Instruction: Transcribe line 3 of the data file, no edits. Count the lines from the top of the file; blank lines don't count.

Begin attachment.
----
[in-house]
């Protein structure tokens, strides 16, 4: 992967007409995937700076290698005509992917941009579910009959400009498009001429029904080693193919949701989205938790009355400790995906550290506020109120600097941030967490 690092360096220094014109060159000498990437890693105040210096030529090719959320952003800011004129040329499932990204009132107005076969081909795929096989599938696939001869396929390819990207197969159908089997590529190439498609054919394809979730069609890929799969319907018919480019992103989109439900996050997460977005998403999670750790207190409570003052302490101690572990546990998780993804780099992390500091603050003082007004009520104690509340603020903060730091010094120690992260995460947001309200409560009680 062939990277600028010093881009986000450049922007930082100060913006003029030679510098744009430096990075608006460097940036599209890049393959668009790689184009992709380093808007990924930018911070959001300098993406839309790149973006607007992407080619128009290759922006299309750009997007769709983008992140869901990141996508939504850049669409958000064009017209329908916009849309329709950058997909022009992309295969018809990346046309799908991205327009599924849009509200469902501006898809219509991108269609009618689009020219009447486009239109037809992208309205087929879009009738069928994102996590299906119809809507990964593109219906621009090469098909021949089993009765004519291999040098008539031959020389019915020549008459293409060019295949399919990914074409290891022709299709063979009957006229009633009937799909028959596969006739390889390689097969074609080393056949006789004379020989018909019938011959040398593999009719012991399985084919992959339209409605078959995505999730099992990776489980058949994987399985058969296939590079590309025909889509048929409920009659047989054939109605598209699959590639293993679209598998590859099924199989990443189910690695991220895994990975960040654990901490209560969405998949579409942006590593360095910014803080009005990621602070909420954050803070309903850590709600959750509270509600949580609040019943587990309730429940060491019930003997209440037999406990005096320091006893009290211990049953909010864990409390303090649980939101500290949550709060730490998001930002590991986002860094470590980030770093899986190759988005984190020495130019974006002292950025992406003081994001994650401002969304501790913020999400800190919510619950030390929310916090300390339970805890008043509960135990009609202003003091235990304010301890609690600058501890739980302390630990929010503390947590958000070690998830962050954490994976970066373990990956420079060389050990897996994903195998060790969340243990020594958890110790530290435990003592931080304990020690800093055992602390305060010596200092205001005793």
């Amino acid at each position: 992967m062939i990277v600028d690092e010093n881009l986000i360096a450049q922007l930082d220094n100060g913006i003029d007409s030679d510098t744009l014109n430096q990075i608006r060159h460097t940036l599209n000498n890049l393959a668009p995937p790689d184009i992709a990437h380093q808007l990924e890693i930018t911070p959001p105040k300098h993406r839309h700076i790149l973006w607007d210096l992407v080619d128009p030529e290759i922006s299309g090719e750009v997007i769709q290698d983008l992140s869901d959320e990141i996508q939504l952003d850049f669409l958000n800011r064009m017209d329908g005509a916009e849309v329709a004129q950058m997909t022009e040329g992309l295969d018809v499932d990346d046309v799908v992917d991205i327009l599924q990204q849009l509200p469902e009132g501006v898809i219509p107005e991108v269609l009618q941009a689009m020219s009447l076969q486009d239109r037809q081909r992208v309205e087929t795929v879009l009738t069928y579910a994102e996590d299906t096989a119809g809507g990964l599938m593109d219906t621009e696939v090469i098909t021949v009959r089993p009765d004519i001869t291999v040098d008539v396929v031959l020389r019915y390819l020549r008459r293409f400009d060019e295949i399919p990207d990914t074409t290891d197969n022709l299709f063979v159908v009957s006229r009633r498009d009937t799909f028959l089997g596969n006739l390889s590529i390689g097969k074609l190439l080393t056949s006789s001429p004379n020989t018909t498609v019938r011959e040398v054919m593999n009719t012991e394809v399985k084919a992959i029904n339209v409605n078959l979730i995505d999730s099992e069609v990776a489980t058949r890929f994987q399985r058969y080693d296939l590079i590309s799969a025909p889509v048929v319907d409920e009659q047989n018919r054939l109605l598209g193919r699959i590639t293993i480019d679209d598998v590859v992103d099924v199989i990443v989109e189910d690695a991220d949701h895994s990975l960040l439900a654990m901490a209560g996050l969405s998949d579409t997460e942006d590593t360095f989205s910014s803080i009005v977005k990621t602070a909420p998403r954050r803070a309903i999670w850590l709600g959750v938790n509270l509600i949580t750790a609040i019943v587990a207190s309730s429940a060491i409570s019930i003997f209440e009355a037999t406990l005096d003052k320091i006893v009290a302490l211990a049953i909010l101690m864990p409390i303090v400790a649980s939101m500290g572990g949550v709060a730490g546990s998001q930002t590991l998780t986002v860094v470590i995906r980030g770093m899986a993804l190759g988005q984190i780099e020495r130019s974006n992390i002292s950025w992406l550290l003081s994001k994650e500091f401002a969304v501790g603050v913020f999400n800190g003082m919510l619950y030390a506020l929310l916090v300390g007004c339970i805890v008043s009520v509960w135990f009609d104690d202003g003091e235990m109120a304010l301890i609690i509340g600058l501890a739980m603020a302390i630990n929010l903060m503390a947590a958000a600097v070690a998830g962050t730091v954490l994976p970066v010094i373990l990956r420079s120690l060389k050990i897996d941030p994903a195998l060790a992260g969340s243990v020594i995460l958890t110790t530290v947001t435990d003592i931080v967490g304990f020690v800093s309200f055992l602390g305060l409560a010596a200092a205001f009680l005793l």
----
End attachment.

């Amino acid at each position: 992967m062939i990277v600028d690092e010093n881009l986000i360096a450049q922007l930082d220094n100060g913006i003029d007409s030679d510098t744009l014109n430096q990075i608006r060159h460097t940036l599209n000498n890049l393959a668009p995937p790689d184009i992709a990437h380093q808007l990924e890693i930018t911070p959001p105040k300098h993406r839309h700076i790149l973006w607007d210096l992407v080619d128009p030529e290759i922006s299309g090719e750009v997007i769709q290698d983008l992140s869901d959320e990141i996508q939504l952003d850049f669409l958000n800011r064009m017209d329908g005509a916009e849309v329709a004129q950058m997909t022009e040329g992309l295969d018809v499932d990346d046309v799908v992917d991205i327009l599924q990204q849009l509200p469902e009132g501006v898809i219509p107005e991108v269609l009618q941009a689009m020219s009447l076969q486009d239109r037809q081909r992208v309205e087929t795929v879009l009738t069928y579910a994102e996590d299906t096989a119809g809507g990964l599938m593109d219906t621009e696939v090469i098909t021949v009959r089993p009765d004519i001869t291999v040098d008539v396929v031959l020389r019915y390819l020549r008459r293409f400009d060019e295949i399919p990207d990914t074409t290891d197969n022709l299709f063979v159908v009957s006229r009633r498009d009937t799909f028959l089997g596969n006739l390889s590529i390689g097969k074609l190439l080393t056949s006789s001429p004379n020989t018909t498609v019938r011959e040398v054919m593999n009719t012991e394809v399985k084919a992959i029904n339209v409605n078959l979730i995505d999730s099992e069609v990776a489980t058949r890929f994987q399985r058969y080693d296939l590079i590309s799969a025909p889509v048929v319907d409920e009659q047989n018919r054939l109605l598209g193919r699959i590639t293993i480019d679209d598998v590859v992103d099924v199989i990443v989109e189910d690695a991220d949701h895994s990975l960040l439900a654990m901490a209560g996050l969405s998949d579409t997460e942006d590593t360095f989205s910014s803080i009005v977005k990621t602070a909420p998403r954050r803070a309903i999670w850590l709600g959750v938790n509270l509600i949580t750790a609040i019943v587990a207190s309730s429940a060491i409570s019930i003997f209440e009355a037999t406990l005096d003052k320091i006893v009290a302490l211990a049953i909010l101690m864990p409390i303090v400790a649980s939101m500290g572990g949550v709060a730490g546990s998001q930002t590991l998780t986002v860094v470590i995906r980030g770093m899986a993804l190759g988005q984190i780099e020495r130019s974006n992390i002292s950025w992406l550290l003081s994001k994650e500091f401002a969304v501790g603050v913020f999400n800190g003082m919510l619950y030390a506020l929310l916090v300390g007004c339970i805890v008043s009520v509960w135990f009609d104690d202003g003091e235990m109120a304010l301890i609690i509340g600058l501890a739980m603020a302390i630990n929010l903060m503390a947590a958000a600097v070690a998830g962050t730091v954490l994976p970066v010094i373990l990956r420079s120690l060389k050990i897996d941030p994903a195998l060790a992260g969340s243990v020594i995460l958890t110790t530290v947001t435990d003592i931080v967490g304990f020690v800093s309200f055992l602390g305060l409560a010596a200092a205001f009680l005793l």